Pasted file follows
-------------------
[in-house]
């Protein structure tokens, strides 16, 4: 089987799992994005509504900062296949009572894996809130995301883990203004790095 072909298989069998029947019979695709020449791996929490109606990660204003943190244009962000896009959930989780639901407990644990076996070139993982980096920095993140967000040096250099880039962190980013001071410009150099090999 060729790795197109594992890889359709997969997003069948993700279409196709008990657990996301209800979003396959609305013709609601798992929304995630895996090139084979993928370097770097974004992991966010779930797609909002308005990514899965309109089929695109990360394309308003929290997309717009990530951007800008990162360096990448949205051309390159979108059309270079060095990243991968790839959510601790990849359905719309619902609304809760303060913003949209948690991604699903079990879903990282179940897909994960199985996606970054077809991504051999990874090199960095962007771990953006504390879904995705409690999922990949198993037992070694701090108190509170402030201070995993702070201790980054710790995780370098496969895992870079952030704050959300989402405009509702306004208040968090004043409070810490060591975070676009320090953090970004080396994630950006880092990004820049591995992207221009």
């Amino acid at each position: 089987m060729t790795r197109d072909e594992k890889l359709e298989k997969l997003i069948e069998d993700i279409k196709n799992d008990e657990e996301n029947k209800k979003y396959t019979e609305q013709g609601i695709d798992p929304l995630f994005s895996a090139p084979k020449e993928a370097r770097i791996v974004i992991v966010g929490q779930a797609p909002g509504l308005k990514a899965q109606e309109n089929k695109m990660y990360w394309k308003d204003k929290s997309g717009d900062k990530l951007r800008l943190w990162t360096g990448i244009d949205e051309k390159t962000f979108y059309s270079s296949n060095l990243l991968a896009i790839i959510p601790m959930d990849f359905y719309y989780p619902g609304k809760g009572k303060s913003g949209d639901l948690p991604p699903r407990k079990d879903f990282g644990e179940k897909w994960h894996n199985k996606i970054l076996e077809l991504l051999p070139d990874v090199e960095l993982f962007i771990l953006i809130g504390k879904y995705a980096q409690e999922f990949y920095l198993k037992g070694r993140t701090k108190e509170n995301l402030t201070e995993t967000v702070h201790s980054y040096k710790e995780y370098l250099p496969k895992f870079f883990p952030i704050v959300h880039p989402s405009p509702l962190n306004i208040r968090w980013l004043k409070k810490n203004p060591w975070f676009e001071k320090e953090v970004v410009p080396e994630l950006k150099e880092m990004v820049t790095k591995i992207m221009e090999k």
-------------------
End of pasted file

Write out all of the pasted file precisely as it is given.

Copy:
[in-house]
């Protein structure tokens, strides 16, 4: 089987799992994005509504900062296949009572894996809130995301883990203004790095 072909298989069998029947019979695709020449791996929490109606990660204003943190244009962000896009959930989780639901407990644990076996070139993982980096920095993140967000040096250099880039962190980013001071410009150099090999 060729790795197109594992890889359709997969997003069948993700279409196709008990657990996301209800979003396959609305013709609601798992929304995630895996090139084979993928370097770097974004992991966010779930797609909002308005990514899965309109089929695109990360394309308003929290997309717009990530951007800008990162360096990448949205051309390159979108059309270079060095990243991968790839959510601790990849359905719309619902609304809760303060913003949209948690991604699903079990879903990282179940897909994960199985996606970054077809991504051999990874090199960095962007771990953006504390879904995705409690999922990949198993037992070694701090108190509170402030201070995993702070201790980054710790995780370098496969895992870079952030704050959300989402405009509702306004208040968090004043409070810490060591975070676009320090953090970004080396994630950006880092990004820049591995992207221009």
């Amino acid at each position: 089987m060729t790795r197109d072909e594992k890889l359709e298989k997969l997003i069948e069998d993700i279409k196709n799992d008990e657990e996301n029947k209800k979003y396959t019979e609305q013709g609601i695709d798992p929304l995630f994005s895996a090139p084979k020449e993928a370097r770097i791996v974004i992991v966010g929490q779930a797609p909002g509504l308005k990514a899965q109606e309109n089929k695109m990660y990360w394309k308003d204003k929290s997309g717009d900062k990530l951007r800008l943190w990162t360096g990448i244009d949205e051309k390159t962000f979108y059309s270079s296949n060095l990243l991968a896009i790839i959510p601790m959930d990849f359905y719309y989780p619902g609304k809760g009572k303060s913003g949209d639901l948690p991604p699903r407990k079990d879903f990282g644990e179940k897909w994960h894996n199985k996606i970054l076996e077809l991504l051999p070139d990874v090199e960095l993982f962007i771990l953006i809130g504390k879904y995705a980096q409690e999922f990949y920095l198993k037992g070694r993140t701090k108190e509170n995301l402030t201070e995993t967000v702070h201790s980054y040096k710790e995780y370098l250099p496969k895992f870079f883990p952030i704050v959300h880039p989402s405009p509702l962190n306004i208040r968090w980013l004043k409070k810490n203004p060591w975070f676009e001071k320090e953090v970004v410009p080396e994630l950006k150099e880092m990004v820049t790095k591995i992207m221009e090999k």